Tugwell to be CIHT president of change


The new president of the Chartered Institution of Highways and Transportation (CIHT) used his inaugural speech to call for bold thinking in the sector and a break from the processes of the past.

Martin Tugwell set out his stall as a campaigner for change in the address, arguing that 'traditional approaches to planning and delivery are increasingly too slow when it comes to meeting user expectations'.


His presidential theme is Shaping Tomorrow Today, which builds on the CIHT's work in recent years to move away from outdated thinking. Mr Tugwell is well placed to capitalise on these efforts during his time at the top.

The work includes the 2016 CIHT FUTURES report, which aimed to challenge 'dogma' in the profession.

Mr Tugwell called for a shake-up of the focus and strategy behind much transport and infrastructure decision making, pushing for 'vision-led scenario planning' instead.

He said: 'Too often our fixation on evidence based decision making means we’re looking in the rear view mirror rather than looking forward to unlock unrealised possibilities of where we want to be.'

To bolster this vision he also pledged a shake-up of the CIHT itself to give young professionals more of a voice.

'The recent launch of the Chartered Transport Planning Professional qualification further strengthens our offer to young professionals. The changes that we will implement later this year as part of the CIHT Governance Review will further strengthen their voice in shaping the future of our profession, he added.'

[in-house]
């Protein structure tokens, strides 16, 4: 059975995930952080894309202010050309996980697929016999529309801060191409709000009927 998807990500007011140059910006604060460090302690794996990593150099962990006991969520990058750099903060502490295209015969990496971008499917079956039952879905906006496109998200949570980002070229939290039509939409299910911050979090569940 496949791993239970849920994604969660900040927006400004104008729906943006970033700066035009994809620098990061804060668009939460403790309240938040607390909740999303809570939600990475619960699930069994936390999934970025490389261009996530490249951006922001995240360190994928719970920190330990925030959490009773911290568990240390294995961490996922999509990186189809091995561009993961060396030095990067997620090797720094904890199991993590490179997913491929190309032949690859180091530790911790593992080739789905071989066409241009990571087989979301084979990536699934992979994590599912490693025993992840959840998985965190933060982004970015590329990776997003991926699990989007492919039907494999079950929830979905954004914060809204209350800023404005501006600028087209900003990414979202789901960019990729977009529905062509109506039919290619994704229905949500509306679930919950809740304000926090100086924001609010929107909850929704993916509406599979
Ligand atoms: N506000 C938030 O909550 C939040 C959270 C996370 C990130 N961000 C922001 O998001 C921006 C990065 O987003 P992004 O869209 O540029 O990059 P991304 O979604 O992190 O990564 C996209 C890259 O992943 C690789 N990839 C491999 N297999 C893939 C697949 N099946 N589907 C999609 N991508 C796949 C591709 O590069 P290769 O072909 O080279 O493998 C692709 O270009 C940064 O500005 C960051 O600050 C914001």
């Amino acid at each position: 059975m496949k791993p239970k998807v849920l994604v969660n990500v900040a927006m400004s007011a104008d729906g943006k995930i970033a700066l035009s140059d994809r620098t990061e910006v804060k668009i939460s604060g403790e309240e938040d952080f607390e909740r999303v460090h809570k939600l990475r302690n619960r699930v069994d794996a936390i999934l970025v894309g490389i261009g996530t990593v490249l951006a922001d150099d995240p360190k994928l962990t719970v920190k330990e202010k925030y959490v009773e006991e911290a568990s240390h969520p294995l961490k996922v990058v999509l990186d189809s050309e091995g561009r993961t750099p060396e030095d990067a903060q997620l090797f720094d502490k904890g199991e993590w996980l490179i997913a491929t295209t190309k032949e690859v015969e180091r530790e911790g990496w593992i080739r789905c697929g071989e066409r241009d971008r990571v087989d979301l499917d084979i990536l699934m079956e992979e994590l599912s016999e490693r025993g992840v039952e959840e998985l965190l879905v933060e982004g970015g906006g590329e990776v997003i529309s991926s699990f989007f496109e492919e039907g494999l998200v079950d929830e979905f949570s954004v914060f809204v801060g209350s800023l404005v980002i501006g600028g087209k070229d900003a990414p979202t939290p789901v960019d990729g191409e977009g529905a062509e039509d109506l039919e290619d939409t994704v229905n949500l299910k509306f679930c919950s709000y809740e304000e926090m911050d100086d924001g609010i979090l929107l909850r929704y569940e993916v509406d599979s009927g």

Mr Tugwell outlined his three key issues as:

  • making the case for investment in infrastructure and services
  • championing the need for a more diverse and inclusive profession
  • harnessing the power of vision-led scenario planning to accelerate delivery

On diversity, CIHT has also made some ground with its Diversity Toolkit, to help employers be more aware of the issue and avoid biases.

Mr Tugwell said: 'In recent weeks I’ve met a number of our corporate partners – one is looking at whether the way we sign/lay out roadworks makes it hard for those with invisible conditions (such as dementia) to navigate. Another has trialled more flexible working patterns that respect periods of religious significance such as Ramadan. These are examples of what a modern approach to equality, diversity and inclusivity looks like.'

He signed off with words from JFK, still one of America's most potent icons of positive aspiration: ‘We need people who can dream of things that never were, and ask why not?’

Mr Tugwell joined what was then the Institution of Highways and Transportation 30 years ago.

He has been involved in the South West and South East regions, served on the institution's Council and, as a trustee, chaired the Learned Society and Technical Strategy Board and the Regional Panel.

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